Another characteristic feature observed in the active site of HaAP is the lack of positive potential at the entrance to the active site of VAP, as shown in Figs. 4[link](a) and 4[link](b). A relatively large positive potential composed of Lys418 and Arg340 in the crown domain and Arg113, Arg129, Arg153, Lys177, Lys179, Arg180 and Lys181 in the β-sheet core domain induces the binding of negatively charged phospho esters in the active site of VAP (Helland et al., 2009[Helland, R., Larsen, R. L. & Asgeirsson, B. (2009). Biochim. Biophys. Acta, 1794, 297-308.]). The lack of positive potential at the entrance to the active site may reflect the adaptation of HaAP to a high concentration of salt. The hydrophobic cluster, rather than positive potential at the entrance, may be more important for HaAP to retain enzymatic activity at higher salt concentrations, which is supported by the experimental data that the enzymatic activity of HaAP increases according to the increase in the NaCl concentration (Ishibashi et al., 2011[Ishibashi, M., Oda, K., Arakawa, T. & Tokunaga, M. (2011). Protein Expr. Purif. 76, 97-102.]).

4.2. Structural changes to increase the acidic surface in HaAP

A negative surface charge is a hallmark of halophilic proteins, promoting the binding of hydrated salt cations and thereby maintaining solubility in a high-­salt environment (Lanyi, 1974[Lanyi, J. K. (1974). Bacteriol. Rev. 38, 272-290.]). Although the acidic residue content of HaAP (a moderate halophile) is higher than that of VAP (a slight halophile), the tertiary structure of HaAP is most similar to that of VAP. The differences in amino-acid composition between HaAP and VAP mainly appear at the molecular surface, since 166 surface residues, 23 interfacing residues and eight buried residues differ between HaAP and VAP (Fig. 5[link]). From the structural comparison between HaAP and VAP, HaAP acquired more negative charges by 19 substitutions of non-acidic residues by Asp or Glu out of 116 surface-residue substitutions (i.e. Asp31, Asp171, Asp207, Asp233, Asp397, Asp407, Glu37, Glu134, Glu141, Glu175, Glu202, Glu226, Glu238, Glu253, Glu377, Glu398, Glu415, Glu421 and Glu498) and lost positive charges by 23 out of 36 substitutions of Lys by non-basic residues (i.e. Asp35, Pro38, Leu98, Gln100, Ala101, Gln158, Asp163, Ser168, Ala177, Gln181, Gln192, Gln208, Thr230, Asp232, Ala247, Gln254, Glu328, Ser331, Ala373, Glu376, Ala390, Gln402 and Thr476) (Fig. 5[link]). Conversely, HaAP acquired positive charges by six substitutions of nonbasic residues by Arg or Lys (Arg102, Lys193, Arg228, Arg237, Arg251 and Arg379; Fig. 5[link]). It was also found that the side chains of Arg102, Lys193, Arg237, Arg251 and Arg379 (but not Arg228) create new contacts (salt bridges) with the negatively charged side chains of Glu141, Asp207, Glu238, Glu376 and an O atom of the C-terminus of Glu498 within distances of less than 4.0 Å (Supplementary Table S3). In addition, the numbers of basic residues (Arg and Lys) forming salt bridges at the monomer surface were 17 for HaAP, 15 for VAP, ten for HsAP, 11 for TAP and 15 for EcAP (Supplementary Table S3), which are equivalent to 65, 33, 45, 44 and 47% of the surface basic residues, respectively. These results suggest that the positive charges of basic residues in HaAP are suppressed by the formation of salt bridges more effectively than in other APs. The simultaneous introduction of both positive and negative charged residues to form salt bridges might be beneficial to stabilize HaAP under low salt concentrations; also, the abundant negatively charged residues are beneficial for its solbilization at high salt concentrations.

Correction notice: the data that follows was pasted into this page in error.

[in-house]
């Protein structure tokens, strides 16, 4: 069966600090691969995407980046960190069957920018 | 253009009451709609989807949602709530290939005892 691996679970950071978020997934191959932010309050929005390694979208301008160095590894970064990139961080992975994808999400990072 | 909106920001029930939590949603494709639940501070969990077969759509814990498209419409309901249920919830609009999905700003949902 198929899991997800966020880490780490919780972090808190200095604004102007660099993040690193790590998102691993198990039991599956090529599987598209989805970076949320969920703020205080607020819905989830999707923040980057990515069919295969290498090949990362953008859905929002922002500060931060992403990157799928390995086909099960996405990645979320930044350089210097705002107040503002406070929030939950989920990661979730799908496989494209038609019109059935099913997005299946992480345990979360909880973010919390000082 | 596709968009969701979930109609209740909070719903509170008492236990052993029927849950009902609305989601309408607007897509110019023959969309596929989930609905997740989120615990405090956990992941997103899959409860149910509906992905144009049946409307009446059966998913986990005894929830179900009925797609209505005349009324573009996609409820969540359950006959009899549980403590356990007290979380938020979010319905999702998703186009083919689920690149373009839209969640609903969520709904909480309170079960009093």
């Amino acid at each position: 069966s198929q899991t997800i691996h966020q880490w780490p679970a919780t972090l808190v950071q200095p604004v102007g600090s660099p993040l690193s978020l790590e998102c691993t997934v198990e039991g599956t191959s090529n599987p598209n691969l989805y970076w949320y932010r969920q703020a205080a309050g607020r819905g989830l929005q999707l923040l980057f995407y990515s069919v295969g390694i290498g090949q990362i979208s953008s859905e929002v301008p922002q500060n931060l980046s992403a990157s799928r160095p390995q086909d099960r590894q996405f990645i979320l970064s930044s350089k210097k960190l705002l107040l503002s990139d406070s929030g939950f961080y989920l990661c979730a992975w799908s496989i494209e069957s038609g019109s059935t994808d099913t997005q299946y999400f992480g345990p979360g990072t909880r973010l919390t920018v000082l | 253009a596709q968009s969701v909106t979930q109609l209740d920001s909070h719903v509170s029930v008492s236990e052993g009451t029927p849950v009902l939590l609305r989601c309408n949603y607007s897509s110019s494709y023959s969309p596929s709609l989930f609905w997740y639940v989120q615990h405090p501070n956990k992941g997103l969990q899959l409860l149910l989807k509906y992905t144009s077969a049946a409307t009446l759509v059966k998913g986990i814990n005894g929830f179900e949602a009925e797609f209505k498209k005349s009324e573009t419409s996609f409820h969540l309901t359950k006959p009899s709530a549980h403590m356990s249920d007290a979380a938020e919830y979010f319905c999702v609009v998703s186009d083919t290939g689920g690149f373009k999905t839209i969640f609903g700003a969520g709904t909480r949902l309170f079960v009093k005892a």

[Figure 5]
Figure 5
Amino-acid sequence alignment of HaAP (a moderate halophile) and VAP (a slight halophile, PDB entry 3e2d ). Sequence homology is highlighted by red letters; sequence identity is shown as white letters on a red background. The boxes above and below the sequences indicate the locations of the residues in the AP monomers (blue, solvent-accessible residues; black, inaccessible residues; green, monomer–monomer interface residues). Grey and orange bars show the ASAs of polar and nonpolar residues, respectively. Filled triangles above the residue numbers show substitutions by Asp or Glu in HaAP. Open triangles above the residue numbers show substitution of Arg or Lys by other residues in HaAP. Crosses above the residue numbers show substitutions by Arg or Lys in HaAP.

4.3. The structural feature of buried amino acids in HaAP